Great article on the Ververts. Let me add to their intelligence from Jared Diamond’s book, “The Third Chimpanzee”, 1992, chapter 8, Bridges to Human Language. Vervets have at least ten putative “words”: they have words for leopard, eagle, snake, baboon, other predatory mammal, unfamiliar human, dominant monkey, subordinate monkey, watch other monkey, and see rival troop. The science-based evidence indicates that the different calls Vervets give in response to these words are intended as communications to other monkeys. They actually have the beginnings of language in their brains. Without a doubt, another primate to be protected from human killing. However, it should be noted that %75 of wild Vervet deaths are caused by predators–especially Martial Eagles.
    Another primate in dire straights is our nearest relative–the Bonobos. In recent decades, their numbers have been reduced by %90. Primarily because of humans and the bushmeat trade.
    I wish there was better news for our primate relatives. Humans need to do better in sharing the Earth with all our animals and plants.

    Ron Marquart, April 30, 2009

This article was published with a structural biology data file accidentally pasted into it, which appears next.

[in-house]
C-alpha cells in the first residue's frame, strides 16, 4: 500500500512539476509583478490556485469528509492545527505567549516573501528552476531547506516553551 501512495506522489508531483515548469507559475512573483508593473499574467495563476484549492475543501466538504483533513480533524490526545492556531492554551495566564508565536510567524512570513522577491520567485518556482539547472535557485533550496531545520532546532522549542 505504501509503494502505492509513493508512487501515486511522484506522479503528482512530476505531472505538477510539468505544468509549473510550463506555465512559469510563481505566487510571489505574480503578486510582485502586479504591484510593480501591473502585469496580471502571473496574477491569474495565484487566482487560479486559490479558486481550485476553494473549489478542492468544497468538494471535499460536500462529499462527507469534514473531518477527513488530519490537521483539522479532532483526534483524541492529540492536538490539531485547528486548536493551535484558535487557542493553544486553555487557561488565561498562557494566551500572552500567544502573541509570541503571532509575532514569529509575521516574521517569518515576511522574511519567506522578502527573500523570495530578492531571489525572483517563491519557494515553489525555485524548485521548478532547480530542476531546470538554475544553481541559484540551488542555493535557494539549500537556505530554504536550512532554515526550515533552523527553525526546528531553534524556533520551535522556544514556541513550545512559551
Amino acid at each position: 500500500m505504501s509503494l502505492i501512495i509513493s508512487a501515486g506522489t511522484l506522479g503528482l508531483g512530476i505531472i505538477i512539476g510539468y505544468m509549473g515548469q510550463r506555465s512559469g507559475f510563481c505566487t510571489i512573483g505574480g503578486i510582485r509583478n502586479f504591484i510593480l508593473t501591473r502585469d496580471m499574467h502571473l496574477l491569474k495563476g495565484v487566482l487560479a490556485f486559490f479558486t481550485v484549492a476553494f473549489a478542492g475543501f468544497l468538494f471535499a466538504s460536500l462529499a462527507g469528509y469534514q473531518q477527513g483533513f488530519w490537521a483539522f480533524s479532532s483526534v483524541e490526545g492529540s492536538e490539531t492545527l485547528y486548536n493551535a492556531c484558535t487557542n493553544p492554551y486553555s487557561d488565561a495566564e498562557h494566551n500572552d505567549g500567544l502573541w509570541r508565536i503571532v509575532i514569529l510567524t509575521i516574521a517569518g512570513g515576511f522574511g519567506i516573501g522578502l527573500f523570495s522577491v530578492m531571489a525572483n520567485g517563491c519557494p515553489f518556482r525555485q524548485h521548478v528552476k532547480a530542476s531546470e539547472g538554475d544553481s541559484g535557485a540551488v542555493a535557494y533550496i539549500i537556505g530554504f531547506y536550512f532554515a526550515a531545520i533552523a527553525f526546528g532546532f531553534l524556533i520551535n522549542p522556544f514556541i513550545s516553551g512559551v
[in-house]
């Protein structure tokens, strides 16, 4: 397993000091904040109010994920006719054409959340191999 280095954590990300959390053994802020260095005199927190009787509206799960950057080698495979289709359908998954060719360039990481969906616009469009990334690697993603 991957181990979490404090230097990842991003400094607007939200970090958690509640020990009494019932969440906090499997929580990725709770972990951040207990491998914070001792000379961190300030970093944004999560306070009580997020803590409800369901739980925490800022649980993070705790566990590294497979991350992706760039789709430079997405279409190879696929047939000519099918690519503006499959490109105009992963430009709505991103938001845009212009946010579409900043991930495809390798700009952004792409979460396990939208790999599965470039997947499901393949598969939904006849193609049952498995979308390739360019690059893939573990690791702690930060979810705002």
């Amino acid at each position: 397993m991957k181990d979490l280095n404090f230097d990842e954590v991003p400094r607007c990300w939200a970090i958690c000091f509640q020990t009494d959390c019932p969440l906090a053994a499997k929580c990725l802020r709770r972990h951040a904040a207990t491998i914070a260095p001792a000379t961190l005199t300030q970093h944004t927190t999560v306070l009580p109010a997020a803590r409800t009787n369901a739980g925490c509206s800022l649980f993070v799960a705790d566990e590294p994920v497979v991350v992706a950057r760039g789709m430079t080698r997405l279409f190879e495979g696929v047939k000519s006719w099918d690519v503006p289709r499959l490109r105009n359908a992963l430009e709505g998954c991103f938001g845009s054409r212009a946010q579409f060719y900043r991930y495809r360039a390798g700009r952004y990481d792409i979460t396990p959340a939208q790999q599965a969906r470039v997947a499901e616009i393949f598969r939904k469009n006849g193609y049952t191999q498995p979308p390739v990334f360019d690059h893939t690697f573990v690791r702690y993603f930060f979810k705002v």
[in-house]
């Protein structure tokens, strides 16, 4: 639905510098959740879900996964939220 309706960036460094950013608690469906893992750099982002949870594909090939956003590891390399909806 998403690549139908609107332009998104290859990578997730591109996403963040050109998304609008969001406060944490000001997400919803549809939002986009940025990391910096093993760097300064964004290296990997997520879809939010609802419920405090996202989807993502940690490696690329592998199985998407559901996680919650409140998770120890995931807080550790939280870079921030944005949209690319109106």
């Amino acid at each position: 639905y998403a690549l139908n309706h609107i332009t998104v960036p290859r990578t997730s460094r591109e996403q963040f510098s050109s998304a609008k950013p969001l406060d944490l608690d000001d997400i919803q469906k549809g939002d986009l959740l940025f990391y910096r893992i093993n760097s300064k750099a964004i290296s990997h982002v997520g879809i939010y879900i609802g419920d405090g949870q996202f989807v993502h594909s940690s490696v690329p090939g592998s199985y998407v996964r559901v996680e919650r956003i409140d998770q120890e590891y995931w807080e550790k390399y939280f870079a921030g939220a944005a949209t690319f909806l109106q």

• Claudine Erlandson says:

    Thank you Steve Martindale for alerting us about ARA and the plight of these little Vervet monkeys. I had no idea of their ordeal. What they go through is so horrible. I am so thankful to Steve Smit and Carol Booth. It is true that in Africa, education will play an important role against the abuse of their animals. I volunteered in Cameroon, Africa, at a sanctuary for chimpanzees founded by Dr. Sheri Speede. There are about 66 chimpanzees now. At Sanaga-Yong, many of the adult chimpanzees have been rescued from horrible conditions, from private owners, from roadside zoos and even hotels; many orphan baby chimpanzees have been saved after their mothers had been shot by hunters for the bush meat trade. When I was there this last November, I witnessed the release of a 26 year-old female chimpanzee named Coffee into the natural forest; she had lived all these years in a tiny cage, had been very undernourished and consequently her legs were short and deformed and she had many teeth problems. For the first time, she experienced touching real grass and walking out in the forest. Oh my, she was so nervous! It was incredible to watch her hesitate. She obviously loved it after spending all these years in captivity on a cement floor.